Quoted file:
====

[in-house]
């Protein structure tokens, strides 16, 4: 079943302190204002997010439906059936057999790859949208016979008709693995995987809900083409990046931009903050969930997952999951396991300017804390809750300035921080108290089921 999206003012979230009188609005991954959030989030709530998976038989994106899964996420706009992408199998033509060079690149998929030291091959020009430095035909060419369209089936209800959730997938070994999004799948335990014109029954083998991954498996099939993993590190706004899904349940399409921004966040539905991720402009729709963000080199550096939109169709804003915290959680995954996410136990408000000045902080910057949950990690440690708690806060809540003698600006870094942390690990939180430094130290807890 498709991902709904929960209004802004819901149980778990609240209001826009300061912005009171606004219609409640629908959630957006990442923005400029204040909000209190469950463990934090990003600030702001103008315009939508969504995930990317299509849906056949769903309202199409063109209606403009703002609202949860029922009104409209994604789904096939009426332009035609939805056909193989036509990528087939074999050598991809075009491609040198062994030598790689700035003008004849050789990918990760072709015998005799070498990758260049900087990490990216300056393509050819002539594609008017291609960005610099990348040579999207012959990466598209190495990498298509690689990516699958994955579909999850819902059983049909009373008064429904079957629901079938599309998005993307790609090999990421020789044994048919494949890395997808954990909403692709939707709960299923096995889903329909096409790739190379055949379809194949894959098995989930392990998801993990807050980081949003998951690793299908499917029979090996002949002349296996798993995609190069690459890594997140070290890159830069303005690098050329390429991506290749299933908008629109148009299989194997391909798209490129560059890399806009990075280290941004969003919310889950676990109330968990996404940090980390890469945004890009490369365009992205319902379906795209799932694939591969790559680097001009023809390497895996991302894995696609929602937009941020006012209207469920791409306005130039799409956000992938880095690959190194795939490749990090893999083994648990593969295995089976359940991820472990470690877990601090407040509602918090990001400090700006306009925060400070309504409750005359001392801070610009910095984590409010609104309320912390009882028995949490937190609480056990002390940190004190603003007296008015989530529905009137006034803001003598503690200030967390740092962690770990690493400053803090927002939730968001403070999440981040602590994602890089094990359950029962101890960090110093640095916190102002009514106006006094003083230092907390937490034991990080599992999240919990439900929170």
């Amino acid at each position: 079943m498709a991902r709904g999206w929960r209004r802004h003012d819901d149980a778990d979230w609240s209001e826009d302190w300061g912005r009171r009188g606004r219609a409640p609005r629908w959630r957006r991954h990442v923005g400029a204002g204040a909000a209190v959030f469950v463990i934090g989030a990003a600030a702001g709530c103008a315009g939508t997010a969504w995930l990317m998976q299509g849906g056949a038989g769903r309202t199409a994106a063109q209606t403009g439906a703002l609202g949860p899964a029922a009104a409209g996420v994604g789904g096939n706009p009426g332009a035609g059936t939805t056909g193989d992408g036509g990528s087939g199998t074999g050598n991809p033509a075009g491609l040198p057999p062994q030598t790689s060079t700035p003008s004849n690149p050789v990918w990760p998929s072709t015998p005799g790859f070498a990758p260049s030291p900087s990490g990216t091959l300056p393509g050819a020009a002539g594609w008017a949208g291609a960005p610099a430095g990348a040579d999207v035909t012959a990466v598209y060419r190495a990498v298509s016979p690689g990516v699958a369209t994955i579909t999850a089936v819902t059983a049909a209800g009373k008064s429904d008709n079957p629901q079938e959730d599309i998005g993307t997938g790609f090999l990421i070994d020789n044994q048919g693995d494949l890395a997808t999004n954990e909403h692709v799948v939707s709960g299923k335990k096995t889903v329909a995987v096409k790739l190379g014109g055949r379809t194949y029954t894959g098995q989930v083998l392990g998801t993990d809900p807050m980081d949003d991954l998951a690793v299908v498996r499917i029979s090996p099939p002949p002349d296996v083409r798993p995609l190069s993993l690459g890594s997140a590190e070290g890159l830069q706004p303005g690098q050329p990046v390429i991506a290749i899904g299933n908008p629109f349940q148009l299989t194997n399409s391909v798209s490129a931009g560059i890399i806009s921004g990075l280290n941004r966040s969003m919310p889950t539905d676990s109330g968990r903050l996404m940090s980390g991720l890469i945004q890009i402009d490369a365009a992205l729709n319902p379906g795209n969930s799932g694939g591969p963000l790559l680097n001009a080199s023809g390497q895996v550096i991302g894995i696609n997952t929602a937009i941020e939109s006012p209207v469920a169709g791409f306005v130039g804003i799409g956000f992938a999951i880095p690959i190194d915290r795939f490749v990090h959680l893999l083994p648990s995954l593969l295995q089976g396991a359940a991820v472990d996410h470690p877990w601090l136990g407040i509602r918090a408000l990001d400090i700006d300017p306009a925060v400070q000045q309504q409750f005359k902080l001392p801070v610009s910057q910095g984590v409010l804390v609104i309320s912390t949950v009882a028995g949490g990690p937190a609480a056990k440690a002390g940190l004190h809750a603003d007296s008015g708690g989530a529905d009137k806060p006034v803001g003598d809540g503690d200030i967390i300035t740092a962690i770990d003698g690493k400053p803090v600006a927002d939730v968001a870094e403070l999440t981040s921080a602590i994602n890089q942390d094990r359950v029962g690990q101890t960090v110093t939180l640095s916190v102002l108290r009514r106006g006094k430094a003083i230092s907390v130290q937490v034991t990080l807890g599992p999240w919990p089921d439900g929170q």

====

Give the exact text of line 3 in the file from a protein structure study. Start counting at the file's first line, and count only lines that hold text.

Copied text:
């Amino acid at each position: 079943m498709a991902r709904g999206w929960r209004r802004h003012d819901d149980a778990d979230w609240s209001e826009d302190w300061g912005r009171r009188g606004r219609a409640p609005r629908w959630r957006r991954h990442v923005g400029a204002g204040a909000a209190v959030f469950v463990i934090g989030a990003a600030a702001g709530c103008a315009g939508t997010a969504w995930l990317m998976q299509g849906g056949a038989g769903r309202t199409a994106a063109q209606t403009g439906a703002l609202g949860p899964a029922a009104a409209g996420v994604g789904g096939n706009p009426g332009a035609g059936t939805t056909g193989d992408g036509g990528s087939g199998t074999g050598n991809p033509a075009g491609l040198p057999p062994q030598t790689s060079t700035p003008s004849n690149p050789v990918w990760p998929s072709t015998p005799g790859f070498a990758p260049s030291p900087s990490g990216t091959l300056p393509g050819a020009a002539g594609w008017a949208g291609a960005p610099a430095g990348a040579d999207v035909t012959a990466v598209y060419r190495a990498v298509s016979p690689g990516v699958a369209t994955i579909t999850a089936v819902t059983a049909a209800g009373k008064s429904d008709n079957p629901q079938e959730d599309i998005g993307t997938g790609f090999l990421i070994d020789n044994q048919g693995d494949l890395a997808t999004n954990e909403h692709v799948v939707s709960g299923k335990k096995t889903v329909a995987v096409k790739l190379g014109g055949r379809t194949y029954t894959g098995q989930v083998l392990g998801t993990d809900p807050m980081d949003d991954l998951a690793v299908v498996r499917i029979s090996p099939p002949p002349d296996v083409r798993p995609l190069s993993l690459g890594s997140a590190e070290g890159l830069q706004p303005g690098q050329p990046v390429i991506a290749i899904g299933n908008p629109f349940q148009l299989t194997n399409s391909v798209s490129a931009g560059i890399i806009s921004g990075l280290n941004r966040s969003m919310p889950t539905d676990s109330g968990r903050l996404m940090s980390g991720l890469i945004q890009i402009d490369a365009a992205l729709n319902p379906g795209n969930s799932g694939g591969p963000l790559l680097n001009a080199s023809g390497q895996v550096i991302g894995i696609n997952t929602a937009i941020e939109s006012p209207v469920a169709g791409f306005v130039g804003i799409g956000f992938a999951i880095p690959i190194d915290r795939f490749v990090h959680l893999l083994p648990s995954l593969l295995q089976g396991a359940a991820v472990d996410h470690p877990w601090l136990g407040i509602r918090a408000l990001d400090i700006d300017p306009a925060v400070q000045q309504q409750f005359k902080l001392p801070v610009s910057q910095g984590v409010l804390v609104i309320s912390t949950v009882a028995g949490g990690p937190a609480a056990k440690a002390g940190l004190h809750a603003d007296s008015g708690g989530a529905d009137k806060p006034v803001g003598d809540g503690d200030i967390i300035t740092a962690i770990d003698g690493k400053p803090v600006a927002d939730v968001a870094e403070l999440t981040s921080a602590i994602n890089q942390d094990r359950v029962g690990q101890t960090v110093t939180l640095s916190v102002l108290r009514r106006g006094k430094a003083i230092s907390v130290q937490v034991t990080l807890g599992p999240w919990p089921d439900g929170q």